Rate of bowel cancer rising in 40 to 50 year olds

Bowel cancer screening measures need to be ramped up now for the sake of patients and the economy, according to the Gut Foundation. It says the federal government could save the Australian economy $2.6 billion by doing so.

Published in the Medical Journal of Australia, the report notes that existing screening tools are “highly cost effective” and that more needs to be done to counter Australia’s heavy bowel cancer toll.National Bowel Cancer Screening Program Kit

The National Bowel Cancer Screening Program is due to be expanded to biennial FOBT (Faecal Occult Blood Testing)  in 2020. Phase 3 of the program will be rolled out from 1st Jan 2016 to include the Australians aged 50y, 55y, 60y, 64y, 65y, 70y, 72y, and 74y. Previously however a FOBT was offered every 5yr commencing at age 50yr.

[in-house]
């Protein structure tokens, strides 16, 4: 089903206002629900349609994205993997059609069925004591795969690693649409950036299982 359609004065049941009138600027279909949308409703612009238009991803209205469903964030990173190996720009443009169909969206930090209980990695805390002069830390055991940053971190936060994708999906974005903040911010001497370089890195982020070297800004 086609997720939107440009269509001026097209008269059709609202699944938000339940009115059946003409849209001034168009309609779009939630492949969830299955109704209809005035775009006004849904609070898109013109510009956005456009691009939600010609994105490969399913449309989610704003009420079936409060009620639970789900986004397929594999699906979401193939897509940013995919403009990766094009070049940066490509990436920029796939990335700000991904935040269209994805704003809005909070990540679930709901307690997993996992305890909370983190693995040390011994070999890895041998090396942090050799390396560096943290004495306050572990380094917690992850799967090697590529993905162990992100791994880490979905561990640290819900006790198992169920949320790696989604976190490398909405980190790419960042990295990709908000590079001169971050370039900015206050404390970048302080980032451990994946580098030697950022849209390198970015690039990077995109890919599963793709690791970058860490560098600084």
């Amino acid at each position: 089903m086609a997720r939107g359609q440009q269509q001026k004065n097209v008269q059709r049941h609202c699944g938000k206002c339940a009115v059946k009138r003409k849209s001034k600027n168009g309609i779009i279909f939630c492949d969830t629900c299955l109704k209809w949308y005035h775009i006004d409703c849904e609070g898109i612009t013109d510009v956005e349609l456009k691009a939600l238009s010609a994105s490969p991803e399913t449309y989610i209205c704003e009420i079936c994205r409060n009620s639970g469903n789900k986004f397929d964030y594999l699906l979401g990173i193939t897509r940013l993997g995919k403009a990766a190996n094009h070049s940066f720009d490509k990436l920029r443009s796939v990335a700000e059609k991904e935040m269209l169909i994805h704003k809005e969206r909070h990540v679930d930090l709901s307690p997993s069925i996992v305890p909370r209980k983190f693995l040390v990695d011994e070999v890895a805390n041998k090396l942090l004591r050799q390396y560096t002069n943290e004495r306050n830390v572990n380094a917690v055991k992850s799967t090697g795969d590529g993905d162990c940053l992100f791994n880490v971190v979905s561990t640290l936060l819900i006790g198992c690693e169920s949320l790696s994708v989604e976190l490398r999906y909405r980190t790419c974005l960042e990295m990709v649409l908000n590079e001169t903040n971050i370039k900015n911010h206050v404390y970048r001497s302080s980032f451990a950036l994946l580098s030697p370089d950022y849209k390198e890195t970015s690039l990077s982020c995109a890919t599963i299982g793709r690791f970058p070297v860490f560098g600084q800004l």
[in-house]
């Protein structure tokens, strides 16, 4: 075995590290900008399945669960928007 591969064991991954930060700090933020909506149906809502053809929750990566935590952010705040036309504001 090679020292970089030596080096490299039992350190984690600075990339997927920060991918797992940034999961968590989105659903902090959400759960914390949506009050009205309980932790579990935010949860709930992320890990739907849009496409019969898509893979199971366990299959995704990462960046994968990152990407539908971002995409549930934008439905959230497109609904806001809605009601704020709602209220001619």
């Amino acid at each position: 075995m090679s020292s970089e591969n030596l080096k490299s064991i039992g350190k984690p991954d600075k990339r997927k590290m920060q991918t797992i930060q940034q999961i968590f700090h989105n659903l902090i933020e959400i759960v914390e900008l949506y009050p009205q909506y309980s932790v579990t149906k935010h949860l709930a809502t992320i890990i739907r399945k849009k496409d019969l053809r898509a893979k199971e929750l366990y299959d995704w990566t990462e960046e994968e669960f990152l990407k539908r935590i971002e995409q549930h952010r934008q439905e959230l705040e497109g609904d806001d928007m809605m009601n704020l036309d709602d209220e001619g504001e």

An annual FOBT is the most cost effective ($9,510 per disability adjusted life year averted), followed by the biennial FOBT ($21,490) and colonoscopy ($40,978). The actual costs of annual FOBT are the highest ($273.8 million), followed by colonoscopy ($251.2 million) and the biennial FOBT ($141.2million).

Previous modelling by Deloitte has shown annual FOBT could potentially save $2.6 billion. The rate of bowel cancer for people aged 40 to 50 are rising, with recent evidence suggesting that the incidence for people under 40 is also increasing. This raises the issue of testing patients aged under 50y too.